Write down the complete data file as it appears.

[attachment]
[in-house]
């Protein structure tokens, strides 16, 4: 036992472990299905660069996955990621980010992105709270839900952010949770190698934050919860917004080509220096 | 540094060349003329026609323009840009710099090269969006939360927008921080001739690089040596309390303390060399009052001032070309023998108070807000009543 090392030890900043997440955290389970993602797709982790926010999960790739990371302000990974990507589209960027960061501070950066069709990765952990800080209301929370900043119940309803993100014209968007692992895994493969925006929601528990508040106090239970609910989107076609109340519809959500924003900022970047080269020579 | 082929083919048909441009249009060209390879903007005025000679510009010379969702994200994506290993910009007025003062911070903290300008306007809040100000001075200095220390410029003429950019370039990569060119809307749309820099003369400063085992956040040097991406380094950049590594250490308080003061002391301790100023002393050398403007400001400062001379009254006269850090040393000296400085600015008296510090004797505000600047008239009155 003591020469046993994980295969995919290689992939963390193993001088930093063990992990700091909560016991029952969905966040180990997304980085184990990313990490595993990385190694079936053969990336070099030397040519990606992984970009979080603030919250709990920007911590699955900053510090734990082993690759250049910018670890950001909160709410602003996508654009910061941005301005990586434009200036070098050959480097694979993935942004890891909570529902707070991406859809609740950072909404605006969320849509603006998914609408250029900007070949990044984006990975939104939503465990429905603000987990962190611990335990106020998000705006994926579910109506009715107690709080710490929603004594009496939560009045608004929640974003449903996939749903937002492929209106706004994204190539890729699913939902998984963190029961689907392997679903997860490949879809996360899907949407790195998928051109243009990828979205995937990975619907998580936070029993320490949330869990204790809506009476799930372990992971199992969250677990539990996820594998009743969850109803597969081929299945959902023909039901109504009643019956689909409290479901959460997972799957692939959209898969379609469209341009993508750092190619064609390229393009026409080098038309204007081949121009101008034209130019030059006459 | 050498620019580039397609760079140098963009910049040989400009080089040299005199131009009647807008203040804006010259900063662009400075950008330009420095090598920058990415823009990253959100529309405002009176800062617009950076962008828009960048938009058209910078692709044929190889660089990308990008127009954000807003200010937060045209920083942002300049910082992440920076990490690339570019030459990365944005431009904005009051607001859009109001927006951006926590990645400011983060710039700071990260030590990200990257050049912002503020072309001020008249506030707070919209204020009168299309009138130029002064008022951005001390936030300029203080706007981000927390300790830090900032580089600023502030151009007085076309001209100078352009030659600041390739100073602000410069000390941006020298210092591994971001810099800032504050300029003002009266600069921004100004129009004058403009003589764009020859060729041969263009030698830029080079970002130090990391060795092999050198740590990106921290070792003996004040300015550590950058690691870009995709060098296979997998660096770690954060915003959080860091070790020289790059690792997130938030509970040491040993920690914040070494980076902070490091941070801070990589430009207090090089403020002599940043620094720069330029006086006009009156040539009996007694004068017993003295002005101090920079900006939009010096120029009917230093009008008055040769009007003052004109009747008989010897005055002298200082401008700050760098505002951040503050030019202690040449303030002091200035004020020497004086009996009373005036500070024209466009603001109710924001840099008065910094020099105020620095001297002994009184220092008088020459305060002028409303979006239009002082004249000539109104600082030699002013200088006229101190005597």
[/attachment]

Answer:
[in-house]
């Protein structure tokens, strides 16, 4: 036992472990299905660069996955990621980010992105709270839900952010949770190698934050919860917004080509220096 | 540094060349003329026609323009840009710099090269969006939360927008921080001739690089040596309390303390060399009052001032070309023998108070807000009543 090392030890900043997440955290389970993602797709982790926010999960790739990371302000990974990507589209960027960061501070950066069709990765952990800080209301929370900043119940309803993100014209968007692992895994493969925006929601528990508040106090239970609910989107076609109340519809959500924003900022970047080269020579 | 082929083919048909441009249009060209390879903007005025000679510009010379969702994200994506290993910009007025003062911070903290300008306007809040100000001075200095220390410029003429950019370039990569060119809307749309820099003369400063085992956040040097991406380094950049590594250490308080003061002391301790100023002393050398403007400001400062001379009254006269850090040393000296400085600015008296510090004797505000600047008239009155 003591020469046993994980295969995919290689992939963390193993001088930093063990992990700091909560016991029952969905966040180990997304980085184990990313990490595993990385190694079936053969990336070099030397040519990606992984970009979080603030919250709990920007911590699955900053510090734990082993690759250049910018670890950001909160709410602003996508654009910061941005301005990586434009200036070098050959480097694979993935942004890891909570529902707070991406859809609740950072909404605006969320849509603006998914609408250029900007070949990044984006990975939104939503465990429905603000987990962190611990335990106020998000705006994926579910109506009715107690709080710490929603004594009496939560009045608004929640974003449903996939749903937002492929209106706004994204190539890729699913939902998984963190029961689907392997679903997860490949879809996360899907949407790195998928051109243009990828979205995937990975619907998580936070029993320490949330869990204790809506009476799930372990992971199992969250677990539990996820594998009743969850109803597969081929299945959902023909039901109504009643019956689909409290479901959460997972799957692939959209898969379609469209341009993508750092190619064609390229393009026409080098038309204007081949121009101008034209130019030059006459 | 050498620019580039397609760079140098963009910049040989400009080089040299005199131009009647807008203040804006010259900063662009400075950008330009420095090598920058990415823009990253959100529309405002009176800062617009950076962008828009960048938009058209910078692709044929190889660089990308990008127009954000807003200010937060045209920083942002300049910082992440920076990490690339570019030459990365944005431009904005009051607001859009109001927006951006926590990645400011983060710039700071990260030590990200990257050049912002503020072309001020008249506030707070919209204020009168299309009138130029002064008022951005001390936030300029203080706007981000927390300790830090900032580089600023502030151009007085076309001209100078352009030659600041390739100073602000410069000390941006020298210092591994971001810099800032504050300029003002009266600069921004100004129009004058403009003589764009020859060729041969263009030698830029080079970002130090990391060795092999050198740590990106921290070792003996004040300015550590950058690691870009995709060098296979997998660096770690954060915003959080860091070790020289790059690792997130938030509970040491040993920690914040070494980076902070490091941070801070990589430009207090090089403020002599940043620094720069330029006086006009009156040539009996007694004068017993003295002005101090920079900006939009010096120029009917230093009008008055040769009007003052004109009747008989010897005055002298200082401008700050760098505002951040503050030019202690040449303030002091200035004020020497004086009996009373005036500070024209466009603001109710924001840099008065910094020099105020620095001297002994009184220092008088020459305060002028409303979006239009002082004249000539109104600082030699002013200088006229101190005597």